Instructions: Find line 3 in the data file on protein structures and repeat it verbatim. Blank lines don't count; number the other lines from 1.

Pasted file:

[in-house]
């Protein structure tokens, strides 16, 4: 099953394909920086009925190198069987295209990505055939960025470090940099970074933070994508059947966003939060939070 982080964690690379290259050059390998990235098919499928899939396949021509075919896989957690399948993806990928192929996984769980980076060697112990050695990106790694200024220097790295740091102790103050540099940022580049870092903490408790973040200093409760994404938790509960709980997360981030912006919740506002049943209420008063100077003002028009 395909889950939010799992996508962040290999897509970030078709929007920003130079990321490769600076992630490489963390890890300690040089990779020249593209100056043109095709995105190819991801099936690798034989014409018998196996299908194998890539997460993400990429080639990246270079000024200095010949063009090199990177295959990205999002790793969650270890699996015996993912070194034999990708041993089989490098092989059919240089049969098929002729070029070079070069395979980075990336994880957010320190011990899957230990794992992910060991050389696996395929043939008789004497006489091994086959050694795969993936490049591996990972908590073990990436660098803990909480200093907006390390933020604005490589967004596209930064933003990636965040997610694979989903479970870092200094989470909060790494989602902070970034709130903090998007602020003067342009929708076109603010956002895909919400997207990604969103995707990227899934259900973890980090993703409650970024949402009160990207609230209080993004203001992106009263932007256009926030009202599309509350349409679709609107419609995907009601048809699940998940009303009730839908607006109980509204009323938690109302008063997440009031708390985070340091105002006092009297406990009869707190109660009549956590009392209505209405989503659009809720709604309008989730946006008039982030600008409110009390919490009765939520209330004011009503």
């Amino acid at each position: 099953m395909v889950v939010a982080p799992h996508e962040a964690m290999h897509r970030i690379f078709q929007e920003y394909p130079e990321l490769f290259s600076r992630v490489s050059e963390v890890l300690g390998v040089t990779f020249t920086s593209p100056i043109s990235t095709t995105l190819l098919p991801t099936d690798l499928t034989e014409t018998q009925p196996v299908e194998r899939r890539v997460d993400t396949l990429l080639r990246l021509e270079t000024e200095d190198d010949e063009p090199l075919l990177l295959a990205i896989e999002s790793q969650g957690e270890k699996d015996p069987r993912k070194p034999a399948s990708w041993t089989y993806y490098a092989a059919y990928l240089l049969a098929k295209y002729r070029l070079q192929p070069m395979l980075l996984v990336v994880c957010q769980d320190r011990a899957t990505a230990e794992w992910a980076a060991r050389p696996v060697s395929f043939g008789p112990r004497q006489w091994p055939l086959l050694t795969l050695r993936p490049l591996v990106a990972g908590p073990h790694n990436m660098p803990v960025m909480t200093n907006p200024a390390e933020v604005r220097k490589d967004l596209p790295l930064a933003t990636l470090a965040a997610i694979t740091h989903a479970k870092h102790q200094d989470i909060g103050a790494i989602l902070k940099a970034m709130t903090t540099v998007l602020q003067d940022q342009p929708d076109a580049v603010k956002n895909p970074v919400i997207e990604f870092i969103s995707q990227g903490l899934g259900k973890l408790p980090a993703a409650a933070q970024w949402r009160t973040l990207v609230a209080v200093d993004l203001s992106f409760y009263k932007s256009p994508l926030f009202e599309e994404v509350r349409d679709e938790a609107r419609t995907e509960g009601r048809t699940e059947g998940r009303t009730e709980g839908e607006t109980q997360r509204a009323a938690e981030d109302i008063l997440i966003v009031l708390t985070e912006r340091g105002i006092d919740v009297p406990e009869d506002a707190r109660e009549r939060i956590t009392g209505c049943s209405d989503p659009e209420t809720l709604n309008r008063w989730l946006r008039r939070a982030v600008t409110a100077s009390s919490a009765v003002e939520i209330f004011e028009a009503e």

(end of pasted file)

């Amino acid at each position: 099953m395909v889950v939010a982080p799992h996508e962040a964690m290999h897509r970030i690379f078709q929007e920003y394909p130079e990321l490769f290259s600076r992630v490489s050059e963390v890890l300690g390998v040089t990779f020249t920086s593209p100056i043109s990235t095709t995105l190819l098919p991801t099936d690798l499928t034989e014409t018998q009925p196996v299908e194998r899939r890539v997460d993400t396949l990429l080639r990246l021509e270079t000024e200095d190198d010949e063009p090199l075919l990177l295959a990205i896989e999002s790793q969650g957690e270890k699996d015996p069987r993912k070194p034999a399948s990708w041993t089989y993806y490098a092989a059919y990928l240089l049969a098929k295209y002729r070029l070079q192929p070069m395979l980075l996984v990336v994880c957010q769980d320190r011990a899957t990505a230990e794992w992910a980076a060991r050389p696996v060697s395929f043939g008789p112990r004497q006489w091994p055939l086959l050694t795969l050695r993936p490049l591996v990106a990972g908590p073990h790694n990436m660098p803990v960025m909480t200093n907006p200024a390390e933020v604005r220097k490589d967004l596209p790295l930064a933003t990636l470090a965040a997610i694979t740091h989903a479970k870092h102790q200094d989470i909060g103050a790494i989602l902070k940099a970034m709130t903090t540099v998007l602020q003067d940022q342009p929708d076109a580049v603010k956002n895909p970074v919400i997207e990604f870092i969103s995707q990227g903490l899934g259900k973890l408790p980090a993703a409650a933070q970024w949402r009160t973040l990207v609230a209080v200093d993004l203001s992106f409760y009263k932007s256009p994508l926030f009202e599309e994404v509350r349409d679709e938790a609107r419609t995907e509960g009601r048809t699940e059947g998940r009303t009730e709980g839908e607006t109980q997360r509204a009323a938690e981030d109302i008063l997440i966003v009031l708390t985070e912006r340091g105002i006092d919740v009297p406990e009869d506002a707190r109660e009549r939060i956590t009392g209505c049943s209405d989503p659009e209420t809720l709604n309008r008063w989730l946006r008039r939070a982030v600008t409110a100077s009390s919490a009765v003002e939520i209330f004011e028009a009503e």